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Can Big Data Bring Relocation into the Future?

Who out there went to the recent Worlwide ERC Global Workforce Symposium in Chicago? I think it’s one of the best relocation conferences and events every year. We had a great time in the “Windy” city, which has a lot of history, skyscrapers and great places to eat. Fun fact: did you know that the Hilton Chicago (where the conference was held) is a famous landmark that overlooks Grant Park, Lake Michigan, and the Museum Campus? It is also the third-largest hotel in Chicago and has the largest total meeting and event space of any Chicago hotel. The hotel has housed every president of the United States since its opening in 1927!

But, I digress. The Worldwide ERC is celebrating its 50th year of proving counsel and support to the relocation industry and the customers we serve. Congratulations to Worldwide ERC – we look forward to the next 50 years!

The conference attendance was in excess of 1700 attendees with a mix of corporate mobility professionals and an array of service providers including professionals from relocation management companies, household goods moving companies, temporary housing companies, an assortment of global assignment support companies as well as a variety of other companies. While on the elevator going from floor to floor between sessions you could run into any number of attendees from various parts of the world. Besides attendees from all over the U.S., I met people from London, Scotland, Germany, Dubai, and Brazil.

There were a lot of sessions to choose from. I particularly enjoyed a discussion about “big data,” which is something we’re hearing a lot about lately. What does “big data” really mean? More importantly, what is big data really worth?

According to Debbie King with DSK Solutions, a data expert, “big data” can be defined as volume, variety, and velocity…both structured and unstructured. Unstructured data is what everyone is getting excited about – it includes fast paced information that comes to us in an unstructured way, such as text messages, emails, tweets, etc. Debbie believes that data is an asset and can be analyzed and interpreted to help associations make better decisions. Google is, of course, the master of collecting and repositioning data. But, did you know that we can use big data too?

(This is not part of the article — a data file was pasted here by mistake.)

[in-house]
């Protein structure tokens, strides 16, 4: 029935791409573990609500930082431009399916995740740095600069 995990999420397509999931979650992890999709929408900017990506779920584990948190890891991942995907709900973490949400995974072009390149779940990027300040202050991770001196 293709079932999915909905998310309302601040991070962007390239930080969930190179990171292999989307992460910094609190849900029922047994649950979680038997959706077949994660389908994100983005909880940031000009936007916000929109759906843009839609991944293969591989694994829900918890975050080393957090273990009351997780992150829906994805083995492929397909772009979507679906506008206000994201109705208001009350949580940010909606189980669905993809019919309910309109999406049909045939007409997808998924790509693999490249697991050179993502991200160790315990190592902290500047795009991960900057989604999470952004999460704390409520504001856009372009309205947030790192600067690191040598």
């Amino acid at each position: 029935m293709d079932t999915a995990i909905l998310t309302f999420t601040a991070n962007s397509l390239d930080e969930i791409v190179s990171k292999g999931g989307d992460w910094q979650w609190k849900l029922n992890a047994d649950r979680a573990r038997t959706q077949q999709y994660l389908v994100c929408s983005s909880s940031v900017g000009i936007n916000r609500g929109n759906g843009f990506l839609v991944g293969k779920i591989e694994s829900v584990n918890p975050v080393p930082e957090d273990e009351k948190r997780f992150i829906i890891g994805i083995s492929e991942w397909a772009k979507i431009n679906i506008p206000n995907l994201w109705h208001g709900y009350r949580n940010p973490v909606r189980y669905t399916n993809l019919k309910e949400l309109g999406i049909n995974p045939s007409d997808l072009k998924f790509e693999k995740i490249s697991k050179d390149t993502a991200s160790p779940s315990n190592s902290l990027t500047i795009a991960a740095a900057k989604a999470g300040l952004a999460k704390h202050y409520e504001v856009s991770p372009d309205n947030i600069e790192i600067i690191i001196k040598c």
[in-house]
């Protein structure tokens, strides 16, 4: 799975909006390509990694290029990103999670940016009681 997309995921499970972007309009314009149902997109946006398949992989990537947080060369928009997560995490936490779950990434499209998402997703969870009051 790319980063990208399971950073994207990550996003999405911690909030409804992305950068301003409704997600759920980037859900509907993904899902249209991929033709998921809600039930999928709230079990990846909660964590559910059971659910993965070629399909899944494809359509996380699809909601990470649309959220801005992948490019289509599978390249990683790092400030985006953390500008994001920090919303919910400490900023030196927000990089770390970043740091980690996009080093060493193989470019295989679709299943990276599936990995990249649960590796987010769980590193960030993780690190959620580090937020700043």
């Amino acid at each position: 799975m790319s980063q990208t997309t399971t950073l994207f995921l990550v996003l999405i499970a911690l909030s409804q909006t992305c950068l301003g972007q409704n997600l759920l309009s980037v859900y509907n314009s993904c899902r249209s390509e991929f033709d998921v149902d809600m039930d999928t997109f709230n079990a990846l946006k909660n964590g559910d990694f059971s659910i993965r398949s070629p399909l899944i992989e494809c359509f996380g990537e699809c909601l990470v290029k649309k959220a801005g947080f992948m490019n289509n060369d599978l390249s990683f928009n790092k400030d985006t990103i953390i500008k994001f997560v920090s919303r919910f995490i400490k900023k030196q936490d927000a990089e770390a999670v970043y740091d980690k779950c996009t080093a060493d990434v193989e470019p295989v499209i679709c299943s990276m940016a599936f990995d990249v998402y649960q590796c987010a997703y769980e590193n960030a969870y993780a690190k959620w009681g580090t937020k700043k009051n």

Expats on assignment, for example, will receive more calls from recruiters than at any other point in their life because companies can now track employees and the opportunities they are receiving. Unfortunately, while the data is out there, it’s not as simple to collect as it sounds and therein lies the rub. Because of the volume of data available, analysts will need to plan and strategize about what data to collect and how to use it.
HR professionals should understand their audience and how to use big data. As an example, data can provide predictive analysis which would indicate that expats who take a cultural assessment up front, prior to accepting an assignment, are more likely to be successful than those who do not. It further indicates that when the family goes on the assignment with the assignee, the assignment will be far more successful. There is a decline in engagement and performance when the family is not on the assignment.

So, what will big data start to look like in the future? The consensus was that various systems where big data lives will converge instead of living in silos as it does today. This may make collection and analysis a bit easier. But, for the most part, we don’t know what the future will bring. We only know that we need to harness the power of information. As Mike Piker, VP of Global Total Rewards with Lenovo, said at the beginning of the conference:
“Each generation will reap what the former has sown.”

As we continue to learn, we will improve. I am truly excited to see what the future will being for relocation and HR.

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VP of Business Development Northeast Region


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